Still, we remain top, and it’s been a fun afternoon out and about in Glenelg. Next time I’ll also invite Otter, Boon, Flounder, and Pinto.

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Round 14 – Adelaide v North Melbourne: Thursday

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In the truly tremendous Hitchhiker’s Guide to the Galaxy the central character Arthur Dent laments, “This must be Thursday. I never could get the hang of Thursdays.” Shortly after, and with effervescent style, the planet Earth is destroyed.

Thirsty university students refer to Thursday as the new Friday. If American paint-by-numbers rockers The Knack was the new Beatles, and sauvignon blanc is the new chardonnay (or is it the other way round?) and burger joints are the new burger joints, then let’s agree that Thursday can imitate Friday.

With light snow forecast for our state’s upper ranges the fixture begins, and following a few scrappy minutes Rory Atkins kicks a cracker which is reviewed, extraterrestrially, to a behind. However, soon after, like Arnor Ingvi Traustason in Iceland v Austria, the good Tom Lynch soccers it through.

The Crows padlock it in and Dick Douglas (did he star in a 1940’s Hollywood musical?) snaps accurately. North move the ball without method or fluency, and this increases the spectacular early lack of spectacle.

My Barossa shiraz is jovial in a rumbling, earthy, Thursday way, and it shields me against Ziebell’s goal. Still, it’s the first opposition score in nearly a fortnight. Yet another Crows’ goal review degenerates into circus with the process seemingly being timed-out. As my first-ever boss might say, “The AFL couldn’t organise a root in a wood yard.”

Good Eddie jags a point, and with five consecutive minor scores Adelaide lurches into wastefulness. It reminds me that once there were two British parliamentary committees simultaneously investigating pointless governmental duplication.

The Kangaroos can’t twine together possessions, while the Crows are better in close, especially by hand. Of course, I’d just confidently completed that previous sentence when North get two goals in a minute, and my keyboard is abruptly stricken.

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A shiraz-aided recovery allows me to now type that Tex ghosts unaccountably to the front of the pack. He grabs it, and slots it to shove the lead to a couple goals.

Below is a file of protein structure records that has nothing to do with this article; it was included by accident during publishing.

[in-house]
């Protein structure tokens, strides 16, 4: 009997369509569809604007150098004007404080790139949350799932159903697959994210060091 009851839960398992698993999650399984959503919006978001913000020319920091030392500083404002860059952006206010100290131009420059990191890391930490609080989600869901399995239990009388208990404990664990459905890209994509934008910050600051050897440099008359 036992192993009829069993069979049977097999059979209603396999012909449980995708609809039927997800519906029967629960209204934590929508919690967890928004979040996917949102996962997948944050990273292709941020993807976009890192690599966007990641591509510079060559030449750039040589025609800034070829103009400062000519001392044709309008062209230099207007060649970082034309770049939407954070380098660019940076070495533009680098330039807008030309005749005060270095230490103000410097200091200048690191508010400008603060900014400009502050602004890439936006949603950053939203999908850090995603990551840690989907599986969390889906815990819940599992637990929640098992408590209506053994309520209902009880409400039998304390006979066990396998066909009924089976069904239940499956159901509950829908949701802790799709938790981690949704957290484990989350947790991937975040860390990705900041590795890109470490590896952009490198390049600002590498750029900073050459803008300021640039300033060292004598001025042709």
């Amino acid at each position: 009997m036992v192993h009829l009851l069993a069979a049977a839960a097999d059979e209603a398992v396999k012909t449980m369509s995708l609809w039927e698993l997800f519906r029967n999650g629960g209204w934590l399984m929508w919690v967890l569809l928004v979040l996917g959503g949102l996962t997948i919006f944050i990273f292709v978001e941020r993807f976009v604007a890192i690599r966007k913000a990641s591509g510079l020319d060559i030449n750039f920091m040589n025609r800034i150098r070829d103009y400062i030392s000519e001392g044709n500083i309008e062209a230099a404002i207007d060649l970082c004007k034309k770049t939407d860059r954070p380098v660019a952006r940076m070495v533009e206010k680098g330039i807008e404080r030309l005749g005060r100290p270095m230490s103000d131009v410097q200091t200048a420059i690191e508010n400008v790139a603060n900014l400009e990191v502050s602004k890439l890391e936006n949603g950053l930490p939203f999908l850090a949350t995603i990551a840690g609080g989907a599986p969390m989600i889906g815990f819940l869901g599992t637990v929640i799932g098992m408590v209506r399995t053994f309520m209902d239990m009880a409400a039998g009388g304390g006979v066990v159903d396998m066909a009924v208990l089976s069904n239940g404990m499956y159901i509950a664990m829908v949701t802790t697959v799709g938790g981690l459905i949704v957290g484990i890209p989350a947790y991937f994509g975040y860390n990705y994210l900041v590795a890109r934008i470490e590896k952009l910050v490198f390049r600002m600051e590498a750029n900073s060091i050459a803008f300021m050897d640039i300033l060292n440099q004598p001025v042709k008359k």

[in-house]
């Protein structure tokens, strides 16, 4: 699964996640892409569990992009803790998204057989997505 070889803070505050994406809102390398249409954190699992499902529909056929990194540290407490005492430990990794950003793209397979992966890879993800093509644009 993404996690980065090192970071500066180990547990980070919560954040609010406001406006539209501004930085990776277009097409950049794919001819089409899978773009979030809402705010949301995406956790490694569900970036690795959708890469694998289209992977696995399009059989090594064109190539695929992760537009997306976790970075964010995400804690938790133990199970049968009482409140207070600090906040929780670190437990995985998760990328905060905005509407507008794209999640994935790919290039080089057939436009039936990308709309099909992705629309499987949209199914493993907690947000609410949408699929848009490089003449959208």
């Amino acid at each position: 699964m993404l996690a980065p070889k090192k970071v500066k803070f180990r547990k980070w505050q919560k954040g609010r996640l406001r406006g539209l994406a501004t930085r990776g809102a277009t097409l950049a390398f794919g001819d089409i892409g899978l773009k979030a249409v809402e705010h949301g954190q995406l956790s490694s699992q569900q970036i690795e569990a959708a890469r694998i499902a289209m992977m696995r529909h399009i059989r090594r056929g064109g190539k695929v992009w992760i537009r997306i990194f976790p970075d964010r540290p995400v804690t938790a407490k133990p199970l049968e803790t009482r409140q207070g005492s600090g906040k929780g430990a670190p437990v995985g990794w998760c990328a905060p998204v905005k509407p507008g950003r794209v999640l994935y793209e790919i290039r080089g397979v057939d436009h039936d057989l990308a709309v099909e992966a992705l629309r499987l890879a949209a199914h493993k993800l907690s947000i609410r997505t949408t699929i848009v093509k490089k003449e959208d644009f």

Lindsay Thomas drops the ball as if it’s an allergen, and to the crowd’s predictable umbrage, he attracts a free. Shortly after there’s a goal by Mason Wood- didn’t this golf stick debut at Troon in 1926 along with the Mashie niblick?

Half way through the second quarter the Kangaroos have impetus and the lead, and then when kicking at goal Adelaide is Ernie Els on the first green at Augusta, tapping it everywhere and really often, but never fecking straight.

After the main break Crouch crashes through a hasty torpedo punt and we’re away. Good Eddie follows within a minute. It’s a frenetic start and typing maniacally requires my shiraz to sit abandoned. Tex tyrannosauruses one from sixty and my glass and I reunite. Just now.

With the wife and boys abed I scramble back into my chair and Thomas sneaks the opposition in front again. Our sixteenth behind. No, make that the seventeen. Spare me. Then, good Eddie triangulates it through, and we’re just up.

Following more frisson from Charlie Cameron in which he’s has moved the ball with scintillating pace, but crude disposal a video review goes against Tex, and as an eye laser surgery beneficiary glaring at a big TV, I’m sure the stinking camera is lying. Why am I watching this atrocious Australian farce? I turn over to ABC 1 for Rake and its superior Australian farce. Cleaver, Barney and company are at their ridiculous best.

No, I don’t. How could I?

A furious scoreless epoch ensues. Buck Roo Ben Brown continues to display deliberately maddening hair. To use a cliché, which is itself a cliché, the next goal is crucial. And the digital ink isn’t dry when it goes to Adelaide, right now.

Suddenly, the Kangaroos are twenty-eight points, and eighty grand down. It’s peculiar to think that these two haven’t played a final since the 1998 decider. September may see these two again clash, and it would be ripping.

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My wife and I didn’t meet, nor were either of our boys born on a Thursday. However, these happened on Thursdays: as a United Kingdom resident I voted in their 2005 general election (sadly just once); at Thebby we saw a raucous Violent Femmes; and one summer’s evening at the Tower hotel I had a tidy earn with a Hobart greyhounds trifecta.

You see, Thursday goes alright.